Reply to Comment
          • Lewis from Afula

            Re: “In the all history of the region, the kingdomn of Israel has lasted 100 years, plus 350 years for the judean one”
            WELL THAT IS 100 YEARS MORE AND 350 YEARS MORE THAN THE FAKE FAKESTINYAN ONE !

            “why are your history is so biased you forget the cananeans,the phoenicians,the egyptians, the persians, the assyrians, the greecks, the romans, the bysantins, the arabs, the crusadors, the turquish etc.”
            BECAUSE THE THE CANANNITES NO LONGER EXIST WHILE THE OTHER EMPIRES NEVER MADE THE LAND OF ISRAEl THEIR HOMELAND AND NEVER MADE THEIR JERUSALEM THEIR CAPITAL.

            Reply to Comment
          • Ben

            Until after 1945 the vast majority of Jews could not speak Hebrew either except for some memorized liturgical formulas. And had Jews stayed in Palestine for several thousand years instead of the diaspora their Hebrew would be unrecognizable by ancient Hebrews. You think you could converse with Chaucer’s Englishmen? Or Beowulf?
            This is just more of your deliberate “where are the king’s and coins?” simpleminded posing.
            The whole Israel = Jews and Jews = Israel equation is a modern political creation. Hebrew was only revived in the early 20th century. Much more than purely a linguistic process, the revival of Hebrew was used by Jewish modernization and political movements, and became a tenet of ideology associated with settlements, Zionism, and Israeli policy.
            The indigenous Palestinians, despite your blatant attempts to delegitimize them, have the same right to self-determination as Morrie from Moldova, Barry from Brooklyn, or Gruen, Miliekowsky or Smilansky.

            Reply to Comment
          • Tom

            In addition, the indigenous mizrhaim jews used to speak ARABIC and not Hebrew!And that was a long time before the hebrew revival brung by the european sionist.

            Reply to Comment
          • Lewis from Afula

            Yes, the Mizrachim used to speak Arabic until Arabs pogromed them out.
            Very nice friendly Arabs aren’t they ?

            Reply to Comment
          • Tom

            Which progrom are you talking about ???? Most of the Mizrahim used to live more or less peaceafully in Palestine before the zionist came in the late XIXe, creating tension and a gap between jews and others.
            The Old Yishuv was kind of propserous and integrated in the arab society (In Safed, Hebron, Jérusalem, Tiberiad)the same as the christian arabs.

            By the way, the old Yishuv has always been considered by the PA as part of the palestinian society (the same as the samaritans in Nablus).

            Reply to Comment
          • Lewis from Afula

            Ben:
            Through most of diaspora history, most Male Jews in most places were literate or semi-literate in Hebrew.

            Re: “Jews = Israel equation is a modern political creation.”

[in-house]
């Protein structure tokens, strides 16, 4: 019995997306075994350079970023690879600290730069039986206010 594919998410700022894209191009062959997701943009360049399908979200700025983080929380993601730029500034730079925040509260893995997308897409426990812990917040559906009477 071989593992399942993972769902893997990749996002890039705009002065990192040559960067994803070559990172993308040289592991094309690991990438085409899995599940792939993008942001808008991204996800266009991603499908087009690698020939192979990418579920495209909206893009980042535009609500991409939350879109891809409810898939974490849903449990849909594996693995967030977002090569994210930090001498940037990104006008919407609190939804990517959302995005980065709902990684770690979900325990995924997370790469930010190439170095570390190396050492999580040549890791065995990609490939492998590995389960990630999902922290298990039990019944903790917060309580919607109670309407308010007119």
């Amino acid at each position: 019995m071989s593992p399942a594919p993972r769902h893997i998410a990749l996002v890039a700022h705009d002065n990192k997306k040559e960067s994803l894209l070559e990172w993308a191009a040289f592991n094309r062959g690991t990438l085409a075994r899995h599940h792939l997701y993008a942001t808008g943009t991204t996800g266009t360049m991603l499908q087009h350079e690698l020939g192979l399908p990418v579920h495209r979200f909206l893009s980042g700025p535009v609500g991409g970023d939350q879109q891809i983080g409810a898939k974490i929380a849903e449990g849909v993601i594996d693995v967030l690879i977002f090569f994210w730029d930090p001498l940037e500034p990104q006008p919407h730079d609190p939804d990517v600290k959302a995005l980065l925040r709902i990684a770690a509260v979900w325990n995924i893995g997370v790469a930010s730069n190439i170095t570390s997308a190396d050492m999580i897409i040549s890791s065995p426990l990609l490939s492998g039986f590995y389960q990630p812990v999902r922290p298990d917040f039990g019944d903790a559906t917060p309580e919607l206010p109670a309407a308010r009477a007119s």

Except before 1948, the word “Israel” was used as a synonym for “Jewry”.

            The Miliekowsky saga has been dealt before. You apparently feel a 18th Century Slav King had the right to force that family to adopt some Slavic surname. I do not. That is the difference between us.

            Reply to Comment
          • Ben

            This is a lot of the same distraction bread crumbs you spread along a witch’s path you are trying to lead us down. To get back to the true road:

            https://peacenow.org/page.php?name=they-say-we-say-the-palestinians-are-not-a-real-people#.XMzwyehKjIU

            They Say:

            The Palestinians are not a real people. They are just Arabs from other places who settled in the Land of Israel over the years, without any cohesive national identity. There never was a Palestinian state and efforts to create one now are unjustified.

            We Say:

            Golda Meir’s suggestion, back in the late 1960s, that there is no Palestinian people was wrong and counterproductive. Repeating it today is wrong many times over, and does a terrible disservice to efforts to secure Israel’s future through peace.

            The starting point is this: it makes no difference whether Israelis, or Jews, or anyone else recognize the Palestinians as a people. The Palestinians view themselves as a distinct people, with deep ties to the land between the Jordan River and the Mediterranean Sea. Israel and supporters of Israel can neither deny nor wish the Palestinians and their claims out of existence. That is the reality that must be accepted and addressed if there is ever going to be peace, security, and stability.

            At the same time, Israelis and Jews should recognize the gross insincerity and disrespect involved in denying the Palestinians’ identity, because we have experienced the same ugly denial. For years, extremists within and outside the Arab world have attacked the legitimacy of Israel as a state by attacking the Jewish claim to the land and attacking the legitimacy of Israelis as a national group. They have argued that Israelis are nothing but foreigners who came from the West, who should go back where they came from.